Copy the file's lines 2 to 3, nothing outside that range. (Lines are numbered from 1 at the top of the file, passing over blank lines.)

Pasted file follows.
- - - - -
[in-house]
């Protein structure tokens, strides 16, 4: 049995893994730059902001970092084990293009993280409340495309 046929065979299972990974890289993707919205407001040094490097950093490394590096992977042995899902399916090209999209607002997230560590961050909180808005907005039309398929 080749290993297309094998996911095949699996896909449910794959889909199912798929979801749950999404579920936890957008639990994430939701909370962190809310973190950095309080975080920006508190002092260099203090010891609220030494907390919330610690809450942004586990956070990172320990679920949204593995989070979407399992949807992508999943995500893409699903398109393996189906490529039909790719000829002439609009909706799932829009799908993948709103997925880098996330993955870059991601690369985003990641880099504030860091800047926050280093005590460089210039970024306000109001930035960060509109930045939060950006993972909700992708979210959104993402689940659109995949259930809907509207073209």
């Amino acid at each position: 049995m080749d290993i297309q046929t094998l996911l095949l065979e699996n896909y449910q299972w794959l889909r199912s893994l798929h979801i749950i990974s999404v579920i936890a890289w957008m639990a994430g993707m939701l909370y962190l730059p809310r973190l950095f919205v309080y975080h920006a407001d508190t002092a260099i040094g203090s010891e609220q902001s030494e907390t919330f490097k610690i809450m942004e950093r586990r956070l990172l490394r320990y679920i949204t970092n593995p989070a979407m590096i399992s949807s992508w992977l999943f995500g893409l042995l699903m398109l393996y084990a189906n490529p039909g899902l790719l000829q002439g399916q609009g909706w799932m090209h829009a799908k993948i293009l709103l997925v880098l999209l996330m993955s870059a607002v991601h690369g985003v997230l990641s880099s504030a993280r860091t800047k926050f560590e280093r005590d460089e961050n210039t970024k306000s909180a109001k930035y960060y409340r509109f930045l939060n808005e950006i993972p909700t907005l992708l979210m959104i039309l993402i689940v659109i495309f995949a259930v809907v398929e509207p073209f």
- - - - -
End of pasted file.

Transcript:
């Protein structure tokens, strides 16, 4: 049995893994730059902001970092084990293009993280409340495309 046929065979299972990974890289993707919205407001040094490097950093490394590096992977042995899902399916090209999209607002997230560590961050909180808005907005039309398929 080749290993297309094998996911095949699996896909449910794959889909199912798929979801749950999404579920936890957008639990994430939701909370962190809310973190950095309080975080920006508190002092260099203090010891609220030494907390919330610690809450942004586990956070990172320990679920949204593995989070979407399992949807992508999943995500893409699903398109393996189906490529039909790719000829002439609009909706799932829009799908993948709103997925880098996330993955870059991601690369985003990641880099504030860091800047926050280093005590460089210039970024306000109001930035960060509109930045939060950006993972909700992708979210959104993402689940659109995949259930809907509207073209």
């Amino acid at each position: 049995m080749d290993i297309q046929t094998l996911l095949l065979e699996n896909y449910q299972w794959l889909r199912s893994l798929h979801i749950i990974s999404v579920i936890a890289w957008m639990a994430g993707m939701l909370y962190l730059p809310r973190l950095f919205v309080y975080h920006a407001d508190t002092a260099i040094g203090s010891e609220q902001s030494e907390t919330f490097k610690i809450m942004e950093r586990r956070l990172l490394r320990y679920i949204t970092n593995p989070a979407m590096i399992s949807s992508w992977l999943f995500g893409l042995l699903m398109l393996y084990a189906n490529p039909g899902l790719l000829q002439g399916q609009g909706w799932m090209h829009a799908k993948i293009l709103l997925v880098l999209l996330m993955s870059a607002v991601h690369g985003v997230l990641s880099s504030a993280r860091t800047k926050f560590e280093r005590d460089e961050n210039t970024k306000s909180a109001k930035y960060y409340r509109f930045l939060n808005e950006i993972p909700t907005l992708l979210m959104i039309l993402i689940v659109i495309f995949a259930v809907v398929e509207p073209f």